Adult Steinernema helping themselves to an all-you-can-eat cricket cadaver buffet. Arrowhead indicates an individual worm. Fig. 1F from Hallem et al. 2011. Click here for source. Steinernema nematodes gorging themselves on delicious dead waxworm. Arrowhead shows a group of them emerging from the body in a clump, part of nictation behavior aimed at getting picked up by the next waxworm. Yellow arrow indicates an individual worm. Fig. 1G from Hallem et al. 2011. Click here for source.

Nematodes don&rsquot just jump blindly, either. Identifying their next host is done in response to environmental cues, specifically, when a nematode smells its next meal delivering itself. And not only can the nematodes smell their next meal coming and jump to snag it, they can aim based on the movement of air around them.

The reason we know so much about these particular nematodes is that we use them as biocontrol agents for insect pests. Steinernema is not picky. It attacks a wide range of insects.

Scientists realized as early as 1965 that some nematodes possessed astounding acrobatic ability. The first report, in no less venerable a publication than Nature [Disclaimer: Scientific American is owned by Nature], described an enigmatic nematode referred to only by its Super Spy Code Name &ldquoDD 136&rdquo that possessed this particular bit of roundworm magic.

In a series of elegant schematics, the scientists laid out the launch sequence necessary to send a roundworm into low-Earth orbit (or at least onto the nearest cricket):

Fig. 1 from Reed and Wallace 1965. Click here for source.

As this first team interpreted events, a nematode first plants itself like a flagpole, standing erect on a bent tail. Standing is best because it reduces the surface tension experienced by the worm, making it easier either to latch on to a passing animal or to jump if necessary.

In this position, the worm first waves back and forth, a behavior called nictation. If this action fails to secure new lodgings, the nematode then folds back on itself so that its head touches its body near the tail, forming a loop sealed by a moisture droplet. The muscles on the inside of the loop contract to hold the pose, which is opposed in part by hydrostatic pressure, the pressure of bodily fluids on the animal&rsquos cuticle, or skin (this kind of pressure is the same that you would feel by folding a balloon artist&rsquos balloon in half).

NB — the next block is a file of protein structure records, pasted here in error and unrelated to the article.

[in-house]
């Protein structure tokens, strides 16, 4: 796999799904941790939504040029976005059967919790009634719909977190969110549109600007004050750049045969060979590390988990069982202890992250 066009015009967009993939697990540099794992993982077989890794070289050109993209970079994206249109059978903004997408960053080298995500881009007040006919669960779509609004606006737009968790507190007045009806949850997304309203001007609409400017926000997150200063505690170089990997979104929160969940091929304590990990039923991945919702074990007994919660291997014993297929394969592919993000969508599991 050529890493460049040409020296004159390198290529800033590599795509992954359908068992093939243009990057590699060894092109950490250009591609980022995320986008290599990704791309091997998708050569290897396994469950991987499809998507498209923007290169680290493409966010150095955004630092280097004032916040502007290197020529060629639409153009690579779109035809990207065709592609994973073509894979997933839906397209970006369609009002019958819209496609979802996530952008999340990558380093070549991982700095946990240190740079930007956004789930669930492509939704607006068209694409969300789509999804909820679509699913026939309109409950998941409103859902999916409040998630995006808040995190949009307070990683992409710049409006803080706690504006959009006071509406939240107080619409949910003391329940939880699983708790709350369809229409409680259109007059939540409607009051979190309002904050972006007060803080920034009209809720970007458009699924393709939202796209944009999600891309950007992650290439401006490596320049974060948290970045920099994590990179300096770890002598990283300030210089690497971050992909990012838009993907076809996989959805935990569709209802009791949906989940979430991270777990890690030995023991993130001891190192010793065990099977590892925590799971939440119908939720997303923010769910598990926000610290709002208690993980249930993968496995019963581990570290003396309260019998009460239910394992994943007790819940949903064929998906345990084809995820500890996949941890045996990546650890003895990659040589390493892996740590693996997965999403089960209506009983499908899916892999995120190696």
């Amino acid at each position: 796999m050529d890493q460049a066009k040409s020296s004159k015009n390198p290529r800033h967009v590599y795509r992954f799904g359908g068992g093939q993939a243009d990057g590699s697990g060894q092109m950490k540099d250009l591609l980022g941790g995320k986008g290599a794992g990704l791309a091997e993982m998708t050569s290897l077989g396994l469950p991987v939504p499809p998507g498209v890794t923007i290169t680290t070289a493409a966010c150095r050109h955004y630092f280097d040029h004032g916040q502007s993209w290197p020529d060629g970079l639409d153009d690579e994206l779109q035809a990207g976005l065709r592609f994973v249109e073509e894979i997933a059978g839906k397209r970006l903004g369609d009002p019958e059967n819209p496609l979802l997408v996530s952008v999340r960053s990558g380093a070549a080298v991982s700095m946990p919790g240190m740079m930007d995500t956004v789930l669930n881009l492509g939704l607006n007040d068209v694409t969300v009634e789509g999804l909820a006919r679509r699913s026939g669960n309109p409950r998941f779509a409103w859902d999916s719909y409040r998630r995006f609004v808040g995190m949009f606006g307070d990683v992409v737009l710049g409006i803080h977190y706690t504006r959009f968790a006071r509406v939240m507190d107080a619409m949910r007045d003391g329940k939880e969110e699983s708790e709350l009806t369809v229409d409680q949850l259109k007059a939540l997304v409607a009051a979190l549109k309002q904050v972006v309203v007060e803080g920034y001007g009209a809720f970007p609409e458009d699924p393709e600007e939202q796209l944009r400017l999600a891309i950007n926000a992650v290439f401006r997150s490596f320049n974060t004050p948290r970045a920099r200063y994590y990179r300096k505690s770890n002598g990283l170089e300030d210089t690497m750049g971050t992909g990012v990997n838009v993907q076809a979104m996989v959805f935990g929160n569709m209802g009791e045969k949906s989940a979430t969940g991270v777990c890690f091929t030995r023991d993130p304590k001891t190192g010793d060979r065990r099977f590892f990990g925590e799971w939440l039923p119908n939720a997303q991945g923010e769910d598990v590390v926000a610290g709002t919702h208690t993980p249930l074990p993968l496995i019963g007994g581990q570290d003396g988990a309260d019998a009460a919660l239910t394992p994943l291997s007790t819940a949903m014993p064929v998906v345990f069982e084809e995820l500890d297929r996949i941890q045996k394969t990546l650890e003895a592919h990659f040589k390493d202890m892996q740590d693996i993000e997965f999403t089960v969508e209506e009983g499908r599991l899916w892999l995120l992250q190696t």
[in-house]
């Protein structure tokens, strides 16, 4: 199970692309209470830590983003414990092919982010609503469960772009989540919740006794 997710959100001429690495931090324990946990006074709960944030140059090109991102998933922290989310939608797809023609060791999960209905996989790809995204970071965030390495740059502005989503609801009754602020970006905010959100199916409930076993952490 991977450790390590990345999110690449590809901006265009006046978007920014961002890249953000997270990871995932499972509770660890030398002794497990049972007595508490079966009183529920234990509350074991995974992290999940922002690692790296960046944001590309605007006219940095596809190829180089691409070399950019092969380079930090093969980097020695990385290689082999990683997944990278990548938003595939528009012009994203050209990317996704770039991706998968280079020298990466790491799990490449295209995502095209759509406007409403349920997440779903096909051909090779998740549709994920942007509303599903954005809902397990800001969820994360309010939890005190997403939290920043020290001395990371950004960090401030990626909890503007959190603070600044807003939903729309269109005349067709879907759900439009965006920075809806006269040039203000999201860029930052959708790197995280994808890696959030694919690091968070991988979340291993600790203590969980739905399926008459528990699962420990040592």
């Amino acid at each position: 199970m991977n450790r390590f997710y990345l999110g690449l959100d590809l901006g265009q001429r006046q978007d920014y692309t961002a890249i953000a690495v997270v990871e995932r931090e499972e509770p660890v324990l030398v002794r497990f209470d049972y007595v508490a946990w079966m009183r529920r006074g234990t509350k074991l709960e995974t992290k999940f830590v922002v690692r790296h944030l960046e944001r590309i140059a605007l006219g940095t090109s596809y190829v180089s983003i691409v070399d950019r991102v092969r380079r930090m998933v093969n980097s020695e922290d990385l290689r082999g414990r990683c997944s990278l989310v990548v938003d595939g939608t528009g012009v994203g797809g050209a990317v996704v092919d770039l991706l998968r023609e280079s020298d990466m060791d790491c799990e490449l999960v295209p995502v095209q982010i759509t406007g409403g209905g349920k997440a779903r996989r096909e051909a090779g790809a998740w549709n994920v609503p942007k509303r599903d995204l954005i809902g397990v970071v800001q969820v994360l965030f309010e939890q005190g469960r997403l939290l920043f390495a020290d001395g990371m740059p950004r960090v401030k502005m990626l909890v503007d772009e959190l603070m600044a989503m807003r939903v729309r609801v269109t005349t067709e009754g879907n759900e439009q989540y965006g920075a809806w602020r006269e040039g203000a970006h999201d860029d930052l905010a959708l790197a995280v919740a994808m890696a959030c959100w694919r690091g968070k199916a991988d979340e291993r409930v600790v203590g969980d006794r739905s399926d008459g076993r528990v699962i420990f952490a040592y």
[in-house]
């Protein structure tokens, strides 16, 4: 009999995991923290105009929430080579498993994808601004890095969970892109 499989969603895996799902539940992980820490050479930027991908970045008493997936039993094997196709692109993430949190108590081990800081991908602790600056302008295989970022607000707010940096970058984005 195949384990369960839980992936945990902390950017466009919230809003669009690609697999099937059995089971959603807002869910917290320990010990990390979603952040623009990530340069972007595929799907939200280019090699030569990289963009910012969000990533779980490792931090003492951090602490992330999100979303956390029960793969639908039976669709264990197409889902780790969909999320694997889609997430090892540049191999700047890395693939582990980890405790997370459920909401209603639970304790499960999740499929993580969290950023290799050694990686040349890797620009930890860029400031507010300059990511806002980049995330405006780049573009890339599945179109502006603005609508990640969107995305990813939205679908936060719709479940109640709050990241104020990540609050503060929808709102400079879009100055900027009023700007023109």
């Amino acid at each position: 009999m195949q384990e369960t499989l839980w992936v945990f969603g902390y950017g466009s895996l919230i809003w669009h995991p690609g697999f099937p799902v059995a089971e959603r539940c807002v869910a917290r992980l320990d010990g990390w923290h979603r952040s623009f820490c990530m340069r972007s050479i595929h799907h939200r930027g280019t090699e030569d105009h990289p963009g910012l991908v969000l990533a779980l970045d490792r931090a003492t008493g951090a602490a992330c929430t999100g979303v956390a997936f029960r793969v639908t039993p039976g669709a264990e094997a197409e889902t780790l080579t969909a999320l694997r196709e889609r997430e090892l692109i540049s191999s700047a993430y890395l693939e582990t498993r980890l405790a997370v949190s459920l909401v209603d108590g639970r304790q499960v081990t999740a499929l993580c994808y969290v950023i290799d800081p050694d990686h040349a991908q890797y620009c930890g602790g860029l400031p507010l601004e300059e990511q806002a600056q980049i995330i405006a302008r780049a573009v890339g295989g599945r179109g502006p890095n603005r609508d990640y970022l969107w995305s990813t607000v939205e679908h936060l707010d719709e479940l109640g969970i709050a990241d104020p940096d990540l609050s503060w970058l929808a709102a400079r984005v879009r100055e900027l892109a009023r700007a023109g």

When the worm is ready to rock and roll, it relaxes the muscles on the inside of the loop and contracts the muscles on the outside. This force, together with hydrostatic pressure, places tension on the loop that&rsquos opposed by the surface tension of the water droplet pulling the other way. Eventually, the nematode defeats the droplet, which catastrophically fails. The potential energy of the bend is suddenly converted into kinetic energy and the worm snaps back into shape. The acceleration of the nematode&rsquos head as it resumes its natural position produces momentum that frees the nematode from the droplet holding its tail to the surface and sends it off into the wild blue yonder.

In 1999, another group, also writing in Nature, characterized this earlier explanation as &ldquoinaccurate&rdquo. According to them, once the nematode forms the loop of its body, it then uses its normal S-shaped crawling movement to slide its head toward its tail on the ground, making the loop smaller but the bend in it tighter. When the cuticle on the top of the loop becomes sufficiently stretched and the cuticle on the inside of the loop kinks under the pressure, sufficient force is amassed to break the surface tension in the water droplet holding the loop together. The rest of the leap happens pretty much as described before.

To watch this happening in real life, check out the videos of nematode jumping taken by a team of scientists at Cal Tech available here and here. You can practically hear the &ldquoPee-yew. &rdquo sound effect.

The force of the loop snapping open is enough not only to break the tension holding the worm to its surface droplet, but also to propel it an average of nine times its body length across the ground (5 millimeters, or half a centimeter) and seven times its body length high (4 millimeters), the authors calculated.

Although the Nematode Space Program is admittedly in its infancy, members of Steinernema have vowed to put a nematode on the moon by the end of this decade. Though that may sound ambitious, they have already managed to travel deeper than any human has made it unassisted, at least 1.3 kilometers (and possibly 3.6km) beneath Earth&rsquos surface. So really . anything is possible.

Last chance for the blog survey &ndash ends tomorrow (Nov. 20)! I&rsquove teamed up with researcher Paige Brown Jarreau -- author of the blog From the Lab Bench -- to create a survey of all of my readers &ndash new, old, and first-time readers alike. By participating, you&rsquoll be helping me improve The Artful Amoeba and contribute to SCIENCE on blog readership. You will also get FREE science art from Paige's Photography for participating, as well as a chance to win a $50.00 Amazon gift card (100 available, or guaranteed 2 per specific blog included in this survey) or a T-shirt. It should only take 10-15 minutes to complete. You can find the survey here:

Campbell, James F., and Harry K. Kaya. "How and why a parasitic nematode jumps." Nature 397, no. 6719 (1999): 485-486.

Hallem, Elissa A., Adler R. Dillman, Annie V. Hong, Yuanjun Zhang, Jessica M. Yano, Stephanie F. DeMarco, and Paul W. Sternberg. "A sensory code for host seeking in parasitic nematodes." Current Biology 21, no. 5 (2011): 377-383.